If you're talking property, assets or particularly large amounts of money the cost of setting up a trust is worthwhile. For smaller amounts, there are inexpensive investment products available that can be taken out on behalf of the child, held in trust, and which mature when they reach 18 or 21. Trust funds are principally a legal arrangement so you need a solicitor to guide you through the details. How the money is invested is a financial matter and that's where an IFA can help you. IFA's are best recommended personally.
A trust is simply a parcel of assets, cash, property or whatever that is held on behalf of the young person until they reach majority usually. Trustees are legally appointed to look after the parcel and various conditions are set. Sometimes, for example, this can be that the young person, if they require cash earlier than the date when they officially inherit - let's say they're going on to university or want to buy a home - there is a system whereby they can apply to the trustees for an advance.
There is nothing to stop a child under 18 inheriting money directly. My own DS, then aged 2, received a legacy from my late grandmother which was simply banked in a savings account. I hold the pass-book at the moment but it will be his when he hits 16.
Thanks for the freedback. Yes - 3 of mine and 2 nephews I am one of the executors of the will and I am going to have to sort it all out !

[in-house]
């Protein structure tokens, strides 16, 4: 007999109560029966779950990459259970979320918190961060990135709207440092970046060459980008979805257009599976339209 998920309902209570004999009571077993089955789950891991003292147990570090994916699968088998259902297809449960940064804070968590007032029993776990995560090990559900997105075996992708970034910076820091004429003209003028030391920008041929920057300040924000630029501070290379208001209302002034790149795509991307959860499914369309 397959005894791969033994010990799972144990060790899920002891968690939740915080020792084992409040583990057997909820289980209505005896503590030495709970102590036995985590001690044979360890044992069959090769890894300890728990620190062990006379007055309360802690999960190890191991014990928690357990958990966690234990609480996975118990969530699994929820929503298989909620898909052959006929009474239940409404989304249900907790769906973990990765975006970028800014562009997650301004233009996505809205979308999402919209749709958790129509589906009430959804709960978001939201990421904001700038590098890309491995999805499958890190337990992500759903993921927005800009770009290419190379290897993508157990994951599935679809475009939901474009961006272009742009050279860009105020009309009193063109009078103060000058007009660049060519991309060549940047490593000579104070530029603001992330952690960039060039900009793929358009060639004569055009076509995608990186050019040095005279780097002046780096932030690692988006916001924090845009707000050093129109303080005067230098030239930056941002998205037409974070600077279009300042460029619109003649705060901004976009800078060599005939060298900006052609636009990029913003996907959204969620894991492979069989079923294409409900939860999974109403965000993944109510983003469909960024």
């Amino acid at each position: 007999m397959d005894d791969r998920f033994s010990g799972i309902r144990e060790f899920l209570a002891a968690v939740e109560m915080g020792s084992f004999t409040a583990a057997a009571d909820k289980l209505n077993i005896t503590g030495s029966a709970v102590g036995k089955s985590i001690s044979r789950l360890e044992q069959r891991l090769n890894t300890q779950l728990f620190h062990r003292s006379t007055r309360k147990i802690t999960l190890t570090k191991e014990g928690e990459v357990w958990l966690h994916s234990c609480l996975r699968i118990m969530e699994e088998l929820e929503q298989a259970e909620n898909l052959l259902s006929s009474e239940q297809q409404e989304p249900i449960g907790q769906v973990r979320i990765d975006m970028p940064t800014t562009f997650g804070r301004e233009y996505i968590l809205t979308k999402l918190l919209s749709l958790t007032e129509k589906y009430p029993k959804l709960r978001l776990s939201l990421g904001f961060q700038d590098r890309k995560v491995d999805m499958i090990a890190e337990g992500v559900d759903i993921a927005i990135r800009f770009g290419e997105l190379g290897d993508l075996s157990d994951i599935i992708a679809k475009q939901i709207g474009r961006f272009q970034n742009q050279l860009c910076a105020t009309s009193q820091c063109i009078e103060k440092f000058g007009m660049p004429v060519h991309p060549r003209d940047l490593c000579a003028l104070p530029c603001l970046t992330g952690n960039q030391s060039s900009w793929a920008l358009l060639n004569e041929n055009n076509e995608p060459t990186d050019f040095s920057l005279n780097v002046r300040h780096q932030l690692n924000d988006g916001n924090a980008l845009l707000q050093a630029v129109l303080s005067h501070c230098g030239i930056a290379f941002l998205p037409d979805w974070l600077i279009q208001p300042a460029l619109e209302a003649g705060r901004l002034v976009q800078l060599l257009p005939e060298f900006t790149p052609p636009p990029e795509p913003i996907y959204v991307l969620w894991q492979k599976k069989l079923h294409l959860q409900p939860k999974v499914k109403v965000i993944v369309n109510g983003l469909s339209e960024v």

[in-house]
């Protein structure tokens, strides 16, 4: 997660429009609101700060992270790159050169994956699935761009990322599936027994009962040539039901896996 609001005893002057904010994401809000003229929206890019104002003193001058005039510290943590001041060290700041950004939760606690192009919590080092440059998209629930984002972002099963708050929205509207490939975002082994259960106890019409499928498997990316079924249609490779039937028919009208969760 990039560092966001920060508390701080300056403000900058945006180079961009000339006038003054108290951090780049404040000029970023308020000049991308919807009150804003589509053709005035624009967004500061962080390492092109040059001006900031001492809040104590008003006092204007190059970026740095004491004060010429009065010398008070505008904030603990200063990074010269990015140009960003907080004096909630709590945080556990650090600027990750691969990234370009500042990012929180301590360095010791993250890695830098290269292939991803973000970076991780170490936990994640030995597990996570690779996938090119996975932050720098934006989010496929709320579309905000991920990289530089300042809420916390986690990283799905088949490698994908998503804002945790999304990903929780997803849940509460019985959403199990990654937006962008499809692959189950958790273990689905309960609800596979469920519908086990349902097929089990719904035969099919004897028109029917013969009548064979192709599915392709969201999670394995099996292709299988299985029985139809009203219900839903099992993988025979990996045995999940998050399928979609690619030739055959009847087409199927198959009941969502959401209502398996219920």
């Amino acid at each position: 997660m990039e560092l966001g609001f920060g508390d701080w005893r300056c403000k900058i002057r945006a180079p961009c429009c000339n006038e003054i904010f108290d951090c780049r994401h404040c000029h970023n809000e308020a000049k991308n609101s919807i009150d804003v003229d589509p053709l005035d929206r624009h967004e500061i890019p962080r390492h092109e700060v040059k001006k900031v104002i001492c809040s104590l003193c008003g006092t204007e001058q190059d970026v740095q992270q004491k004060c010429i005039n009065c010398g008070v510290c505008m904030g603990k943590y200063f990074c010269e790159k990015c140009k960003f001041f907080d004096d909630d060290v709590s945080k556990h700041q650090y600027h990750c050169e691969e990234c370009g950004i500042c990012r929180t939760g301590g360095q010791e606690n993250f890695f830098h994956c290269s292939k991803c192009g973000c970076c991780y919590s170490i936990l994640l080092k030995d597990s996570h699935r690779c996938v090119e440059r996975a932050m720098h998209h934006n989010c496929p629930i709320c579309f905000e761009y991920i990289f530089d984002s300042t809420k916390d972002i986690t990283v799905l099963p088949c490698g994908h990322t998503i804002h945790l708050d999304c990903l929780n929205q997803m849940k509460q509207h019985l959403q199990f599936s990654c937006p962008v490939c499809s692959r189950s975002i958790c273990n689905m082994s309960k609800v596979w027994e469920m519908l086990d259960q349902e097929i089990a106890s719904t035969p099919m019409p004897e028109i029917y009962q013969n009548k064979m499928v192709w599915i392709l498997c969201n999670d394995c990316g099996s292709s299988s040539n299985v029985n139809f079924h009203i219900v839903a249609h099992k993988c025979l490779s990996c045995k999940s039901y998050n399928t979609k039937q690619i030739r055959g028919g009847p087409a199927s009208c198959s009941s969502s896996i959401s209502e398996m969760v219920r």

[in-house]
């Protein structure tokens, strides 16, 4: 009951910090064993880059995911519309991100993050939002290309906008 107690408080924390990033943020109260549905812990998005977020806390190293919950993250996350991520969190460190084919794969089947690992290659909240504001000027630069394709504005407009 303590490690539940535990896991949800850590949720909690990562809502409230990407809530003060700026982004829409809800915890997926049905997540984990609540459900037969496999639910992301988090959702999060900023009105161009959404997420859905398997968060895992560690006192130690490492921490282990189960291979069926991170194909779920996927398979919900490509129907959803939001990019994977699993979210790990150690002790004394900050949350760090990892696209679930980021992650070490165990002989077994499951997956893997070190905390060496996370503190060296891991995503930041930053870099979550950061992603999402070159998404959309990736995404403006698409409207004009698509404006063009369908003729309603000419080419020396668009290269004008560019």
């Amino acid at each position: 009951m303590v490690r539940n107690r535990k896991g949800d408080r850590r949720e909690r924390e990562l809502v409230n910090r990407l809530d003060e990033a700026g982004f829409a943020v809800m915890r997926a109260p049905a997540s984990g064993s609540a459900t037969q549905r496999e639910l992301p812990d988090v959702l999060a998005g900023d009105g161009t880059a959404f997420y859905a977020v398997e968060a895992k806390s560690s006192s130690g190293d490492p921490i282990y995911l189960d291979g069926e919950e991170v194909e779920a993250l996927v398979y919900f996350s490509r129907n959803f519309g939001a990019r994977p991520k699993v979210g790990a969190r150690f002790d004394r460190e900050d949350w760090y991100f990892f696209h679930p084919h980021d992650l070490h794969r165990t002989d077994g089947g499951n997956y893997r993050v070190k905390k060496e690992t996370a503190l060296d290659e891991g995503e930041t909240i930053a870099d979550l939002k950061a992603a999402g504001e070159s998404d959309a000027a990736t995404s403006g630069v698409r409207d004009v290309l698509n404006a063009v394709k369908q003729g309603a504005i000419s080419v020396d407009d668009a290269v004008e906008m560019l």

I read somewhere that children under 18 can't inherit directly and it has to be held in trust. So that basically means that you have to have adult trustees who are responsible for managing it until the approprite time. In our case the age is 21 rather than 18. I guess I am going to have to get legal advice on it.
It is useful to hear other's experience though. I hadn't realised the trustee's woul dhave discretion to release some of it earlier.
It depends on the terms of the will. My will is made out that if I die before DS hits 21 the money is held in trust on his behalf. If he needed money from it for a degree course or whatever he can apply to the trustees for funds. If the deceased's will doesn't make that kind of stipulation - and my late grandmother's will didn't - the money can go directly to the beneficiaries. She trusted me to make sure DS got his share and not to spend it and was quite right to do so. The cheque was made out to him and I banked it in an account in his name. However, I have known families where mum and dad have rattled through inheritances intended for the children.... even, in one case, where the money was held in trust and the parents were the trustees.